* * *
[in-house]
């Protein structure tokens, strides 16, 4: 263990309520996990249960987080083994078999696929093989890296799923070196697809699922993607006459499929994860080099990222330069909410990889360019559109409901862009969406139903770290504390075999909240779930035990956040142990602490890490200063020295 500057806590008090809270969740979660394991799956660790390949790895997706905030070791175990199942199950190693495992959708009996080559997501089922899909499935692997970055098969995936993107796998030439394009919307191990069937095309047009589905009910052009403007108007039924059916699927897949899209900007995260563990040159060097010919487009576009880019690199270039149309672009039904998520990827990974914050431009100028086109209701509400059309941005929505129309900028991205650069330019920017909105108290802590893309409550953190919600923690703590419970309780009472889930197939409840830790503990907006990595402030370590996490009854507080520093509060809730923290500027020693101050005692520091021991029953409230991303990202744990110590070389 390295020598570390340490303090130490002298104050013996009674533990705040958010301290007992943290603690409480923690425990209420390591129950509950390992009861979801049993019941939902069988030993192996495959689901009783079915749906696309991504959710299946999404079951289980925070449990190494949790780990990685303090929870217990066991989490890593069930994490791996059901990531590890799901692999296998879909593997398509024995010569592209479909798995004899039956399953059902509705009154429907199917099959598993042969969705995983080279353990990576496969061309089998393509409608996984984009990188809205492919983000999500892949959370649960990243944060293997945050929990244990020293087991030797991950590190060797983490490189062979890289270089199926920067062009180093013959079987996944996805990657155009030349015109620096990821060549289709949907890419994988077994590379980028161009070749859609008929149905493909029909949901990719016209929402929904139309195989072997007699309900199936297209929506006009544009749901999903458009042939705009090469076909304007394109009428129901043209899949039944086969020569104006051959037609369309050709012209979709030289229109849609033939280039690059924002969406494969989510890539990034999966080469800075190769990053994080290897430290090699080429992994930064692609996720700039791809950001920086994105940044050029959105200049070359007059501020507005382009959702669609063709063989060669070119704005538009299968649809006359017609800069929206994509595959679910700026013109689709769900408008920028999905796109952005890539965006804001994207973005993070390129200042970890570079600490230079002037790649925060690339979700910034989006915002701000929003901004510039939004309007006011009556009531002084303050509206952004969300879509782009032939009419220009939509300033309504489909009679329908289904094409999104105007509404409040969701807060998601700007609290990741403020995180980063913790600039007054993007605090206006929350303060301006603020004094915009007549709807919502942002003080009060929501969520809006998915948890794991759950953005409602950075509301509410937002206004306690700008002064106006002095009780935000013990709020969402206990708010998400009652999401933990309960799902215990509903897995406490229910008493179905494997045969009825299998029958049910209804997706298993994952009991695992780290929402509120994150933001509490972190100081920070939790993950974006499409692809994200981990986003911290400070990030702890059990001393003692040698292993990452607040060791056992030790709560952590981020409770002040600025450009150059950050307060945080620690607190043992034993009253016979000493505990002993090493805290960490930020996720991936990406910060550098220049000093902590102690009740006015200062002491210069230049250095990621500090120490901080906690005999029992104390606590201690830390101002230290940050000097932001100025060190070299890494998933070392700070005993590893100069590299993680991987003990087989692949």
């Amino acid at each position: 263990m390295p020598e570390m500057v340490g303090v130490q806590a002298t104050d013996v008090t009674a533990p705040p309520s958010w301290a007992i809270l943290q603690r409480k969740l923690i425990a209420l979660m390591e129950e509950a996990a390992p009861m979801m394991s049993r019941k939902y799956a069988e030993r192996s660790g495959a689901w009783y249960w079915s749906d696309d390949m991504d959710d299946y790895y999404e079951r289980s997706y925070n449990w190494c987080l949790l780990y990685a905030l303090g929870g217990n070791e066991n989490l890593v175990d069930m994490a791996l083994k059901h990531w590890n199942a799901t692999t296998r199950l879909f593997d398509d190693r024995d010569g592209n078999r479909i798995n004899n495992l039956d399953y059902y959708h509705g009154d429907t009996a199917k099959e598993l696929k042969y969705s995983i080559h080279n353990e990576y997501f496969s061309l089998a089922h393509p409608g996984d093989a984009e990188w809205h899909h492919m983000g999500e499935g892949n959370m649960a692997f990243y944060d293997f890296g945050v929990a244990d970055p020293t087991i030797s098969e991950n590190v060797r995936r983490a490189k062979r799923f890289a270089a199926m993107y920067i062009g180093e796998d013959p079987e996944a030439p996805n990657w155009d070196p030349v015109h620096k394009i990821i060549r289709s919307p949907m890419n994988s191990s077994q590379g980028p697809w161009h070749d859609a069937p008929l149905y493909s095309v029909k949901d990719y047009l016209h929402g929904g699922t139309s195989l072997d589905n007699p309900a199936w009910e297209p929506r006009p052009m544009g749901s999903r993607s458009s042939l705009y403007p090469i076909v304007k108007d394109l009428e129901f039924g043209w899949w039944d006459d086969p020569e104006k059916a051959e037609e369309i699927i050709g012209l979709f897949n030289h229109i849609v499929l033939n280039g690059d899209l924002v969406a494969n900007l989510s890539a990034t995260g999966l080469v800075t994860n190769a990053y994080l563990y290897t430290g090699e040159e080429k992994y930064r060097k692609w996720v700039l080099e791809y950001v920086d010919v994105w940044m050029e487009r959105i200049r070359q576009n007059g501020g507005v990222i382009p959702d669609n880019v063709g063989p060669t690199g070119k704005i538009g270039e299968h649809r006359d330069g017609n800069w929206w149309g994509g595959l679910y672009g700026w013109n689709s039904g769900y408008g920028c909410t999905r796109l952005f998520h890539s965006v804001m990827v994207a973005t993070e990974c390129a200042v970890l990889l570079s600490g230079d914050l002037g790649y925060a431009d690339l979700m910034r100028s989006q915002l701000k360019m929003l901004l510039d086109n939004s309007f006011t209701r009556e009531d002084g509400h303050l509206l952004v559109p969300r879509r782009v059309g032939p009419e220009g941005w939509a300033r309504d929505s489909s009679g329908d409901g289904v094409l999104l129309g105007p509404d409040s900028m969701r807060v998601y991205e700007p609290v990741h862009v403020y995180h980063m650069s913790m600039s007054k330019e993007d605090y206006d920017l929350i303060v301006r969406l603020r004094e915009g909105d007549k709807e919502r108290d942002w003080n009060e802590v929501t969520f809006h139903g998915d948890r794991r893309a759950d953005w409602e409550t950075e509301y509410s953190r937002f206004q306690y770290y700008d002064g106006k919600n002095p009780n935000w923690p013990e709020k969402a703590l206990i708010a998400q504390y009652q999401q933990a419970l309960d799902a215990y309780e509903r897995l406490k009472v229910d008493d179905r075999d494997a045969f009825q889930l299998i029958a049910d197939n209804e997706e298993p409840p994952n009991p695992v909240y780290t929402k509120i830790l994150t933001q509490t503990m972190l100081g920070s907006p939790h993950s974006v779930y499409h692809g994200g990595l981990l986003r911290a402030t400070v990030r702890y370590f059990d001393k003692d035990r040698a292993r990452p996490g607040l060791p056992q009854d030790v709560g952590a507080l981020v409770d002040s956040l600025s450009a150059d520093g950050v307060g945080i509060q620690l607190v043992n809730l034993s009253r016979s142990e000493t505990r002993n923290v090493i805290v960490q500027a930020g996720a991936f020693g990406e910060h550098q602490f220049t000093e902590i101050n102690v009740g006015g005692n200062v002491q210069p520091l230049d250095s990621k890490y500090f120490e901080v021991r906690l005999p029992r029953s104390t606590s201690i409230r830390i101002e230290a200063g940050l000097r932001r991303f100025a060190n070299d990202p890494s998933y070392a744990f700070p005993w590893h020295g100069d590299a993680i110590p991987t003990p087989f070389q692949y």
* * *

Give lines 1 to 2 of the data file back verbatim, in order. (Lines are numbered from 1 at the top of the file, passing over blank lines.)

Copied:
[in-house]
């Protein structure tokens, strides 16, 4: 263990309520996990249960987080083994078999696929093989890296799923070196697809699922993607006459499929994860080099990222330069909410990889360019559109409901862009969406139903770290504390075999909240779930035990956040142990602490890490200063020295 500057806590008090809270969740979660394991799956660790390949790895997706905030070791175990199942199950190693495992959708009996080559997501089922899909499935692997970055098969995936993107796998030439394009919307191990069937095309047009589905009910052009403007108007039924059916699927897949899209900007995260563990040159060097010919487009576009880019690199270039149309672009039904998520990827990974914050431009100028086109209701509400059309941005929505129309900028991205650069330019920017909105108290802590893309409550953190919600923690703590419970309780009472889930197939409840830790503990907006990595402030370590996490009854507080520093509060809730923290500027020693101050005692520091021991029953409230991303990202744990110590070389 390295020598570390340490303090130490002298104050013996009674533990705040958010301290007992943290603690409480923690425990209420390591129950509950390992009861979801049993019941939902069988030993192996495959689901009783079915749906696309991504959710299946999404079951289980925070449990190494949790780990990685303090929870217990066991989490890593069930994490791996059901990531590890799901692999296998879909593997398509024995010569592209479909798995004899039956399953059902509705009154429907199917099959598993042969969705995983080279353990990576496969061309089998393509409608996984984009990188809205492919983000999500892949959370649960990243944060293997945050929990244990020293087991030797991950590190060797983490490189062979890289270089199926920067062009180093013959079987996944996805990657155009030349015109620096990821060549289709949907890419994988077994590379980028161009070749859609008929149905493909029909949901990719016209929402929904139309195989072997007699309900199936297209929506006009544009749901999903458009042939705009090469076909304007394109009428129901043209899949039944086969020569104006051959037609369309050709012209979709030289229109849609033939280039690059924002969406494969989510890539990034999966080469800075190769990053994080290897430290090699080429992994930064692609996720700039791809950001920086994105940044050029959105200049070359007059501020507005382009959702669609063709063989060669070119704005538009299968649809006359017609800069929206994509595959679910700026013109689709769900408008920028999905796109952005890539965006804001994207973005993070390129200042970890570079600490230079002037790649925060690339979700910034989006915002701000929003901004510039939004309007006011009556009531002084303050509206952004969300879509782009032939009419220009939509300033309504489909009679329908289904094409999104105007509404409040969701807060998601700007609290990741403020995180980063913790600039007054993007605090206006929350303060301006603020004094915009007549709807919502942002003080009060929501969520809006998915948890794991759950953005409602950075509301509410937002206004306690700008002064106006002095009780935000013990709020969402206990708010998400009652999401933990309960799902215990509903897995406490229910008493179905494997045969009825299998029958049910209804997706298993994952009991695992780290929402509120994150933001509490972190100081920070939790993950974006499409692809994200981990986003911290400070990030702890059990001393003692040698292993990452607040060791056992030790709560952590981020409770002040600025450009150059950050307060945080620690607190043992034993009253016979000493505990002993090493805290960490930020996720991936990406910060550098220049000093902590102690009740006015200062002491210069230049250095990621500090120490901080906690005999029992104390606590201690830390101002230290940050000097932001100025060190070299890494998933070392700070005993590893100069590299993680991987003990087989692949």